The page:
6. However, the employment expansion in the organised sector, particularly in the manufacturing sector has been inadequate to absorb them. Most of them are finding jobs in different segments of the unorganised sector as construction workers, rickshaw pullers, daily wage workers, street vendors, etc. There is huge migration from the rural areas to urban areas, within the states and between states, in search of work. International migration and migration among skilled workers seeking better opportunities abroad have also increased. While large numbers migrate seasonally to work, for example as brick kiln workers etc to other states, returning to the villages during the agricultural season, there are also many who travel daily to the nearby towns and cities in search of work as construction workers, daily wage labour etc. There has been an increase in unpaid work of women, home based work and selling of labour services for non productive activities to help sustain households.

7. Around 11 million are employed in organised sector factories and less than 30 million in regular organised sector employment of which only about 12 million are in the fast growing private sector. Since the advent of neoliberal policy regime in 1991, regular employment in the public sector has shrunk by more than 2 million, most significantly in industrial activities. On the other hand, the increase in regular employment in the private sector was only around 4 million, mainly in non manufacturing activities.

8. The large reserve army has enabled depression of real wages and intensified exploitation of the working class in production activities. The access to sophisticated technologies has facilitated this by enabling sharp rises in productivity even as wages stagnated.  This in turn has enabled a drastic redistribution of incomes in favour of profits and other surplus incomes. The squeezing of the wage share has allowed this despite the fact that there has been a rising trend in the salaries of white collar employees with higher levels of education in the private corporate sector. The enrichment of a section of the middle class which has become part of a globally mobile international work-force has also contributed to the entrenchment of neoliberalism as this social group has always had a strong presence in the media, in academics, in the bureaucracy, etc. However, across the board, workers and employees, notwithstanding the income differentials separating them, are subjected to the increased tyranny of capital and the constant demand for ‘efficiency’ and higher productivity.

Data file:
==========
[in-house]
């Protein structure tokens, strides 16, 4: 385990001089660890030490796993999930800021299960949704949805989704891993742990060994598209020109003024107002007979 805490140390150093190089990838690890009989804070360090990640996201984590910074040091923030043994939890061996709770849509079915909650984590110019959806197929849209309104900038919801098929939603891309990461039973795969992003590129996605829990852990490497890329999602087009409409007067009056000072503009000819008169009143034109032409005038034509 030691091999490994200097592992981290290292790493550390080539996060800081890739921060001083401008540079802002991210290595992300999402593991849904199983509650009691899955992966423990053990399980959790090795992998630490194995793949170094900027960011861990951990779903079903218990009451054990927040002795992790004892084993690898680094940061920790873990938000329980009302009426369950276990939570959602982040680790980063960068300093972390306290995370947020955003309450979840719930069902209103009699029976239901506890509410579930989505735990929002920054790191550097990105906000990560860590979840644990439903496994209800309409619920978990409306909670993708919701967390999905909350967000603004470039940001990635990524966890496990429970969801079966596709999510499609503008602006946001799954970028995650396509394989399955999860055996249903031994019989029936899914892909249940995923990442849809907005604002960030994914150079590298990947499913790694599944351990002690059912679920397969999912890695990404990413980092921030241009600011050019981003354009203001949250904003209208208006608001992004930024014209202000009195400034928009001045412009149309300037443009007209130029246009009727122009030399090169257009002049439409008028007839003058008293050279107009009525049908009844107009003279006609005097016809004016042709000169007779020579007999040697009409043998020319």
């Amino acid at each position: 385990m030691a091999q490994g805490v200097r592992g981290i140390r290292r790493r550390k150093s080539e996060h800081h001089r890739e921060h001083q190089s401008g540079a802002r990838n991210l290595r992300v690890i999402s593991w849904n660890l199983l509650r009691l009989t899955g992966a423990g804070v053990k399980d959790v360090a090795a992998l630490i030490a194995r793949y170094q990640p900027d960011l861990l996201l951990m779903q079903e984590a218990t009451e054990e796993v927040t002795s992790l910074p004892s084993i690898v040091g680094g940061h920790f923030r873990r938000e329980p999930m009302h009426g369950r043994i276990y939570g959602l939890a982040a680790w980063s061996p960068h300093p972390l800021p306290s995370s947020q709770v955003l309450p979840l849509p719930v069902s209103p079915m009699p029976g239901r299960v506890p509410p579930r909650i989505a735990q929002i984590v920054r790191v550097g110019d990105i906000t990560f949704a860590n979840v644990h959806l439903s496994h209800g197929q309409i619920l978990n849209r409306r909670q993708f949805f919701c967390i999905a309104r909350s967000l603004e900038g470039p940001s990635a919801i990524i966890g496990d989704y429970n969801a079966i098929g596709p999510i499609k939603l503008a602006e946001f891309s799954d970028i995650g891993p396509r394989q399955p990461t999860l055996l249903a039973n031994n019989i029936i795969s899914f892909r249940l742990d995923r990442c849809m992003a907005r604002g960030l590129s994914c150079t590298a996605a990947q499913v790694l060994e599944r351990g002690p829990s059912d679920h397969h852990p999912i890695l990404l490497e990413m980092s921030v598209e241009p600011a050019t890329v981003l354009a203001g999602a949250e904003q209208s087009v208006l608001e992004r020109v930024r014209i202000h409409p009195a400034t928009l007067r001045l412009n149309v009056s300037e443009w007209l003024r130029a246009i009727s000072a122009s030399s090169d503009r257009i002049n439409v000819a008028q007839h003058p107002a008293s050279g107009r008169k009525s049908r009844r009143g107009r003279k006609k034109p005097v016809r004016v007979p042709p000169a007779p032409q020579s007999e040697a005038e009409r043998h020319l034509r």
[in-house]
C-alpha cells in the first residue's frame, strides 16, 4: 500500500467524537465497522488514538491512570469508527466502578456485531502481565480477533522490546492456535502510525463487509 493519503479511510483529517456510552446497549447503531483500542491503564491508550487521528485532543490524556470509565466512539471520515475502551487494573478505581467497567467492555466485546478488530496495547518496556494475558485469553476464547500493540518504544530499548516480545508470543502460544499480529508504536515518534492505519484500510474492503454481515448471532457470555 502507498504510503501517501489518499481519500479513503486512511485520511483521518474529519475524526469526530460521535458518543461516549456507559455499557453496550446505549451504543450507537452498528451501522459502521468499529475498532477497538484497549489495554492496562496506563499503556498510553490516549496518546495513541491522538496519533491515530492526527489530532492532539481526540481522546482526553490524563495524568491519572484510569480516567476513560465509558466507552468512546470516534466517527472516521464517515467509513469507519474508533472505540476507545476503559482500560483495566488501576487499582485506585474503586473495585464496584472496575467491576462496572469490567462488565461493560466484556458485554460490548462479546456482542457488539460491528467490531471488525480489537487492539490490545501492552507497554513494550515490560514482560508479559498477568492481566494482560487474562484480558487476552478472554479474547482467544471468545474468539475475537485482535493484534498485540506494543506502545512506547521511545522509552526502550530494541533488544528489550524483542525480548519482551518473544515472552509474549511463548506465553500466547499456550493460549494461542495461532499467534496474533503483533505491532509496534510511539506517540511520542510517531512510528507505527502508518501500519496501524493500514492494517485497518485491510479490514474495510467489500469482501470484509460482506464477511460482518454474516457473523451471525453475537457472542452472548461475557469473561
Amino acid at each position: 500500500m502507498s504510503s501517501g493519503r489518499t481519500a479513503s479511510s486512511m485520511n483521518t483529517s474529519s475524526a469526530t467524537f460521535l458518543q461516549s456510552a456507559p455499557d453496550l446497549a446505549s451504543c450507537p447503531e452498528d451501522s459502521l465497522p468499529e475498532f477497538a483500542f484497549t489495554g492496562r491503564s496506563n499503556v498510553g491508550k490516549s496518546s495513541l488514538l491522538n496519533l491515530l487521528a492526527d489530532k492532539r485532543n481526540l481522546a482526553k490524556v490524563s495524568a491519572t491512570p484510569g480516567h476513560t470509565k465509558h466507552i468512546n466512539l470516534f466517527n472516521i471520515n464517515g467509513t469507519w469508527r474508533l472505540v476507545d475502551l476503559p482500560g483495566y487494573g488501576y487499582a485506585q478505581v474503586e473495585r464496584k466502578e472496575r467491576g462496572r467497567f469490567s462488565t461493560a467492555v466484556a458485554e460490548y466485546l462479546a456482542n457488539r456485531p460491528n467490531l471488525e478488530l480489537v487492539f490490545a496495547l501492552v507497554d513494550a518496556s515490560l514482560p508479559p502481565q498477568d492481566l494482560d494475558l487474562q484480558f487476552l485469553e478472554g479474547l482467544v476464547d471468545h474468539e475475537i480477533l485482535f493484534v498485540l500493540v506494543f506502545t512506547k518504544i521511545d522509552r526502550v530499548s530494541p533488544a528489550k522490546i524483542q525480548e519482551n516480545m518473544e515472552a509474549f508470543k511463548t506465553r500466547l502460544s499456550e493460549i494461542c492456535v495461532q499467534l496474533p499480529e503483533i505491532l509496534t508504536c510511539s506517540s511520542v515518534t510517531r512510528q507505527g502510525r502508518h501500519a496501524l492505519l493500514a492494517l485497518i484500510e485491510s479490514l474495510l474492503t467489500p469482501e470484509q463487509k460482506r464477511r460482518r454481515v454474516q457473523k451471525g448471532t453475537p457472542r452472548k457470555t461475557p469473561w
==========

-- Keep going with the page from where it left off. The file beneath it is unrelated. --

9. This phase of capitalism is characterised by the adoption of various methods and instruments to strengthen the tyranny of capital with the state increasingly acting s the facilitator of profit maximisation at the cost of labour. Employers have been adopting various measures to increase productivity and at the same time rob the workers of their due share in the increased production to increase or maintain their profits.

10. Labour law amendments to make labour ‘flexible’ and provide freedom to the employers to ‘hire and fire’ workers has been an important component of neoliberal policies, even though in practice only a miniscule section of workers is covered by them. Attempts to amend important labour laws like the Industrial Disputes Act, Trade Unions Act and Contract Labour (Regulation and Abolition) Act etc have recently gained momentum with the Rajasthan government already amending them and central government in the process of it. Even as the labour laws are in force, the role of the State has been to encourage violations rather than ensure implementation.

11. In the name of attracting investment and promoting manufacture, Special Economic Zones/ National Manufacturing and Investment Zones/ Special Investment Regions/ Export Oriented Units etc have been created where labour laws are either exempted or allowed to be freely violated by restricting labour inspections. There have been many instances of industries utilising the benefits including tax and other types of exemptions and concessions for the specified period and then shifting their units to other SEZs while workers lose their jobs.

12. Prior to the neoliberal regime, workers were able to ensure implementation of statutory rights through struggles as well as through judicial intervention. For example, thousands of contract workers in steel (Durgapur, IISCO, Rourkela, Bhilai steel plant canteen workers etc), in civil aviation (Air India, Indian Airlines, Airport Authority of India), electricity (state electricity boards in Haryana, Himachal Pradesh and some other states), transport etc were regularised utilising the Contract Labour (R&A) Act. However, the situation changed subsequently in the neoliberal era when the Supreme Court partially nullified its own judgment in the case of Air India in response to a review petition filed by SAIL and Coal India. Judiciary under neoliberalism has become more pro capital in interpreting the law.